Most common adverse reactions with PEGINTRON/REBETOL (weight-based) combination therapy were psychiatric, which occurred among 68-69% of patients. These psychiatric adverse reactions included most commonly depression, irritability, and insomnia, each reported by approximately 30-40% of subjects in all treatment groups. Suicidal behavior (ideation, attempts, and suicides) occurred in 2% of all patients during treatment or during follow-up after treatment cessation. PEGINTRON induced fatigue or headache in approximately two-thirds of patients, with fever or rigors in approximately half of the patients. The severity of some of these systemic symptoms (e.g., fever and headache) tends to decrease as treatment continues. There was a 23-24% incidence overall for injection site reactions or inflammation.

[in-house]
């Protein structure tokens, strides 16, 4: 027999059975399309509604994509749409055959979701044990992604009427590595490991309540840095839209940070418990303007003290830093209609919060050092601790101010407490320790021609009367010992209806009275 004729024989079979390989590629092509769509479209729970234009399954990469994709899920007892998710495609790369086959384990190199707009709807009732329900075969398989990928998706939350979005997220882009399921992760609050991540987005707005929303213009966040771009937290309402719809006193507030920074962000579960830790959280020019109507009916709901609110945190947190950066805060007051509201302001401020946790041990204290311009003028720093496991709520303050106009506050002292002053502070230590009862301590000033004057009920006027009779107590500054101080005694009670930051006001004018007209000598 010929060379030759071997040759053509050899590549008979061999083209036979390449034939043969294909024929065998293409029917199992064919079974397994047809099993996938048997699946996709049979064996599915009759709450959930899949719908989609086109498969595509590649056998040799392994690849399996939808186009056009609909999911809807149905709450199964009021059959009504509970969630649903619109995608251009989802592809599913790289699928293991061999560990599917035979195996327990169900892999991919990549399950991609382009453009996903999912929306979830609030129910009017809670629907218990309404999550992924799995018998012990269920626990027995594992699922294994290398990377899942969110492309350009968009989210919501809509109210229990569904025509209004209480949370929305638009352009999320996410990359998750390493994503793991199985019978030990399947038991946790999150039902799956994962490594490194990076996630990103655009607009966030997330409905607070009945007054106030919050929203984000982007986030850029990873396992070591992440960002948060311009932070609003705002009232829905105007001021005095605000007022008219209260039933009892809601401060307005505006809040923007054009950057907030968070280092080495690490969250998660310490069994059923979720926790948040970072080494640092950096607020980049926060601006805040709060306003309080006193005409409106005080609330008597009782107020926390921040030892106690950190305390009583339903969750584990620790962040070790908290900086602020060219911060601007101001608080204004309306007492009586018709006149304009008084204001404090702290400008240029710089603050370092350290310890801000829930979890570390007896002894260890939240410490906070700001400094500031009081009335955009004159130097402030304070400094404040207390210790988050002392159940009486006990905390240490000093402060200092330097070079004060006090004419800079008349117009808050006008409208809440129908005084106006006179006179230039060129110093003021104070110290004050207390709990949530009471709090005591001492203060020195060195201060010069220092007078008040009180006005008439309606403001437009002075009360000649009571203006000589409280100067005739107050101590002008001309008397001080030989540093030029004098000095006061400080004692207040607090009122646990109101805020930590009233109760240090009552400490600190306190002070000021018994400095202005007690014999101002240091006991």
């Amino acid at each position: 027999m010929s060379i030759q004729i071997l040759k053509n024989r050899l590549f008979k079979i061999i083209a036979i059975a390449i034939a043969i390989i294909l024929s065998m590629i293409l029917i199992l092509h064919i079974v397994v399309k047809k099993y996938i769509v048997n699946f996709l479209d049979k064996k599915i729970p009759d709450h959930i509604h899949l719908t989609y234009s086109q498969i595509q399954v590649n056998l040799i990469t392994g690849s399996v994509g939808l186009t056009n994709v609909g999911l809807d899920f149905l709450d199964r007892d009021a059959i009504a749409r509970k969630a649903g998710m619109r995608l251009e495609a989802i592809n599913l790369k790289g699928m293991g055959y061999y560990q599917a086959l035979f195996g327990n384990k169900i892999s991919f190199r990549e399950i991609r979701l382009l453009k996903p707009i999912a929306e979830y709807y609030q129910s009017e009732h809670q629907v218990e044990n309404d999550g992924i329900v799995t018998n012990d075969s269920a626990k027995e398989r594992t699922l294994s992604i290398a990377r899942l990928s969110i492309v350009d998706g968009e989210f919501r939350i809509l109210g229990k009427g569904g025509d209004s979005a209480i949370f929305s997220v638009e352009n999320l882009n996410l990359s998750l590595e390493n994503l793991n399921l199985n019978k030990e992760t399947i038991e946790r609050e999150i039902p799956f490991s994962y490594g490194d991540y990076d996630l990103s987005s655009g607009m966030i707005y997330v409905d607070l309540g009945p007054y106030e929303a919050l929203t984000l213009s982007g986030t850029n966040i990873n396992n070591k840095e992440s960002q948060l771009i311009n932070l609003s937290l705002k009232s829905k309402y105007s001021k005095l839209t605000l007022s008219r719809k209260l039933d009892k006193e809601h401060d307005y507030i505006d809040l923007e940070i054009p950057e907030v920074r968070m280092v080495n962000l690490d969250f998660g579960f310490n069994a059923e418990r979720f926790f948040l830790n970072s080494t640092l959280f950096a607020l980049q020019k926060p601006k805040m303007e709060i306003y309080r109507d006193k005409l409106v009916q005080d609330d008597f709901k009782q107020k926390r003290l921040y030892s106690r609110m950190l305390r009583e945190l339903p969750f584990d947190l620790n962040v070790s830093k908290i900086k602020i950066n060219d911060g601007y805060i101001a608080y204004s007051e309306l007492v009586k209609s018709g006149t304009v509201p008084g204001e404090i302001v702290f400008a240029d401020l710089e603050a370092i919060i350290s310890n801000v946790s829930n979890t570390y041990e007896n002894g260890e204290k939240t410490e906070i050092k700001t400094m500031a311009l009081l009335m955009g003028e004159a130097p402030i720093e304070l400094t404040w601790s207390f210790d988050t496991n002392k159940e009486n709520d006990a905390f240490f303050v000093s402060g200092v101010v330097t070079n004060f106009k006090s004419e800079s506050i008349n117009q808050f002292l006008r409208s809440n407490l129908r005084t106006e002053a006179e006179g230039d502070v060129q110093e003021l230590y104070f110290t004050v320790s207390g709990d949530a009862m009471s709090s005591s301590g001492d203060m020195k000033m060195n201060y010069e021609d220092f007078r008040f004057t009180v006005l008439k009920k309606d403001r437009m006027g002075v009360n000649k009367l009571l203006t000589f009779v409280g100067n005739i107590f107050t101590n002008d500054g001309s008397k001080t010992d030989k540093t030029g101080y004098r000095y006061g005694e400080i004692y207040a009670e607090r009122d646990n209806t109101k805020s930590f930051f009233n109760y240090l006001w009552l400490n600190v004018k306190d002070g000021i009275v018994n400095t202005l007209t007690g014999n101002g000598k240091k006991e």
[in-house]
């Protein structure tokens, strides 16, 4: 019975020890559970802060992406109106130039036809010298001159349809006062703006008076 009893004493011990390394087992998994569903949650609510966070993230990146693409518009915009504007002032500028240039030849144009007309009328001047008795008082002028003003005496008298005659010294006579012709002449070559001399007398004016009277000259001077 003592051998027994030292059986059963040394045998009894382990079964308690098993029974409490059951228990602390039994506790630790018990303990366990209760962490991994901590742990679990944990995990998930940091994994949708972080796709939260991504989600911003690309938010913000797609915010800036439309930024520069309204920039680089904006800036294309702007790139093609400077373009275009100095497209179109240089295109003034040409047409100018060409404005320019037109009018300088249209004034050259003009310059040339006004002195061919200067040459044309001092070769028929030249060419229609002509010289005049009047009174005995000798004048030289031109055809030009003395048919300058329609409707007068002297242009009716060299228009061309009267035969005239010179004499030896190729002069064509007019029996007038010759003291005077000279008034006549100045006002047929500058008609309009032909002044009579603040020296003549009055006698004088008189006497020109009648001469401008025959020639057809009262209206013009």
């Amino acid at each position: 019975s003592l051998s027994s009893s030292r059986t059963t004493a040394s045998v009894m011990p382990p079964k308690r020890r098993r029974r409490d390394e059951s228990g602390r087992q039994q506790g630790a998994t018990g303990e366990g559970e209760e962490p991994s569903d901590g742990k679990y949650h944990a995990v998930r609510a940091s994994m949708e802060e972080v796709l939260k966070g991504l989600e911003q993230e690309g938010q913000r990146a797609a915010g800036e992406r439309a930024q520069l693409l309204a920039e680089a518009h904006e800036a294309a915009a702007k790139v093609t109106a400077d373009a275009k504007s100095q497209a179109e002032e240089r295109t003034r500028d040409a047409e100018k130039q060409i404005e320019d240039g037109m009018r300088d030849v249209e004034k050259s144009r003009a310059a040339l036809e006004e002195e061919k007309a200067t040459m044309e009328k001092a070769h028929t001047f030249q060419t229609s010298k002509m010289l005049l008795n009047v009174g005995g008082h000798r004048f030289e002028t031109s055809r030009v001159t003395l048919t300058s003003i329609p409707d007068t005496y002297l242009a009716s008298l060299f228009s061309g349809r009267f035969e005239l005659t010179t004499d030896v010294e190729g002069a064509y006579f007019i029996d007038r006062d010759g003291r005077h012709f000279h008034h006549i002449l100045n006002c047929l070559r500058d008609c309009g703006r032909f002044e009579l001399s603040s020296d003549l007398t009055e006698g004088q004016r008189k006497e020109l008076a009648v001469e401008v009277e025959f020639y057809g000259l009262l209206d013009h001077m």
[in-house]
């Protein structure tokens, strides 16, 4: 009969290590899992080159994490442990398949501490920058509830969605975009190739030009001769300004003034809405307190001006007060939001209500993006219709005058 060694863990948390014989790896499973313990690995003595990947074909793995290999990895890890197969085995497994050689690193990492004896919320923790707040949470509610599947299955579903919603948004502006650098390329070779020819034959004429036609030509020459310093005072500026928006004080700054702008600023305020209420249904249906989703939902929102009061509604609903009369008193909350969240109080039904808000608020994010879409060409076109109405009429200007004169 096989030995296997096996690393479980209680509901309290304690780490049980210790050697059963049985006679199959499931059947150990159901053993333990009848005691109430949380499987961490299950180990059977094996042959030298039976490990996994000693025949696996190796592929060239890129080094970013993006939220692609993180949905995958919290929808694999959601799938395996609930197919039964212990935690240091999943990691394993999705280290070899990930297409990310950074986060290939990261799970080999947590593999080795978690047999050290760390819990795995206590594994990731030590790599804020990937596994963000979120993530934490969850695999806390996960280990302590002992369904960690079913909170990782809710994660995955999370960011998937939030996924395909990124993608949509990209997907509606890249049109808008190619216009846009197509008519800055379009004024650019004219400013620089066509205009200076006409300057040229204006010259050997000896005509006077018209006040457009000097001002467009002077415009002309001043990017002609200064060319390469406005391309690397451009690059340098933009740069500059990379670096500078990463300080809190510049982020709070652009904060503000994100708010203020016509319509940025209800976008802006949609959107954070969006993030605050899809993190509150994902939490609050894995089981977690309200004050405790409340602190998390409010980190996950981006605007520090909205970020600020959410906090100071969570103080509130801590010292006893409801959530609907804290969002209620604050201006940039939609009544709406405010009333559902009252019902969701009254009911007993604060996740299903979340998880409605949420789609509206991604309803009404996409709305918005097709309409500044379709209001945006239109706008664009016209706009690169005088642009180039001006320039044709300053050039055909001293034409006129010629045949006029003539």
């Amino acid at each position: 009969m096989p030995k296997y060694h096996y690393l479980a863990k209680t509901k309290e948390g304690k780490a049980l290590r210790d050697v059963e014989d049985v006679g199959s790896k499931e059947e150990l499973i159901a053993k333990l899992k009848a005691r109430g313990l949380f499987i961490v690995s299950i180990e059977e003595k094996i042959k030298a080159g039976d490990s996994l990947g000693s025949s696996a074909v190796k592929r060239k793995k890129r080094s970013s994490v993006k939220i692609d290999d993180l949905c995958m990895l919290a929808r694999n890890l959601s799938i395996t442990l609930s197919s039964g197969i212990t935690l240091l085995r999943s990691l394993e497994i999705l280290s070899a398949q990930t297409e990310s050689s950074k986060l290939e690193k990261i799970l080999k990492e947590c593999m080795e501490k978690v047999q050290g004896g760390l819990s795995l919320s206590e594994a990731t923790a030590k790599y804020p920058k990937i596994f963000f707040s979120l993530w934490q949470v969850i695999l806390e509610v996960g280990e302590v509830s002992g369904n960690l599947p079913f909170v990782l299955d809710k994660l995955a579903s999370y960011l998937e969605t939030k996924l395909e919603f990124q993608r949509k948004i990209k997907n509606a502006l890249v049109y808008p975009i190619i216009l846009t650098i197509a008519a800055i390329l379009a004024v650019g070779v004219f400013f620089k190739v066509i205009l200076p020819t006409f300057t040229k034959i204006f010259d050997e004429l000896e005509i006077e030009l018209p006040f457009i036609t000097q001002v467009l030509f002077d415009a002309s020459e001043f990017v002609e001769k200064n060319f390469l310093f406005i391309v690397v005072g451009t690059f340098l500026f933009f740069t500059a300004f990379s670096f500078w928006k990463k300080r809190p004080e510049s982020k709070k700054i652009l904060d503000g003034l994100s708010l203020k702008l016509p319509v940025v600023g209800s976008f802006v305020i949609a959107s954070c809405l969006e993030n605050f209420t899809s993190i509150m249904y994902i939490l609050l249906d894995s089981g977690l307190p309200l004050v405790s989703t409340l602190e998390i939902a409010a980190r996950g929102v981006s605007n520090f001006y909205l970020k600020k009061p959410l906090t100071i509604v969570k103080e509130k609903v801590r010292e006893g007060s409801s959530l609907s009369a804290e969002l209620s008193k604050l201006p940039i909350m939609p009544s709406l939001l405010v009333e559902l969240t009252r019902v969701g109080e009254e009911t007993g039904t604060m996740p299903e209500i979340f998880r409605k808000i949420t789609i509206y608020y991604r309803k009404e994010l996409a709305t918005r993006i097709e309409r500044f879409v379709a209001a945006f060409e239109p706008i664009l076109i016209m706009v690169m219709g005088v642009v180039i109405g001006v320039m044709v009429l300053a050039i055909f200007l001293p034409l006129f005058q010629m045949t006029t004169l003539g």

Individual serious adverse reactions occurred at a frequency 1% and included suicide attempt, suicidal ideation, severe depression; psychosis, aggressive reaction, relapse of drug addiction/overdose; nerve palsy (facial, oculomotor); cardiomyopathy, myocardial infarction, angina, pericardial effusion, retinal ischemia, retinal artery or vein thrombosis, blindness, decreased visual acuity, optic neuritis, transient ischemic attack, supraventricular arrhythmias, loss of consciousness; neutropenia, infection (sepsis, pneumonia, abscess, cellulitis); emphysema, bronchiolitis obliterans, pleural effusion, gastroenteritis, pancreatitis, gout, hyperglycemia, hyperthyroidism and hypothyroidism, autoimmune thrombocytopenia with or without purpura, rheumatoid arthritis, interstitial nephritis, lupus-like syndrome, sarcoidosis, aggravated psoriasis, urticaria, injection site necrosis, vasculitis, and phototoxicity.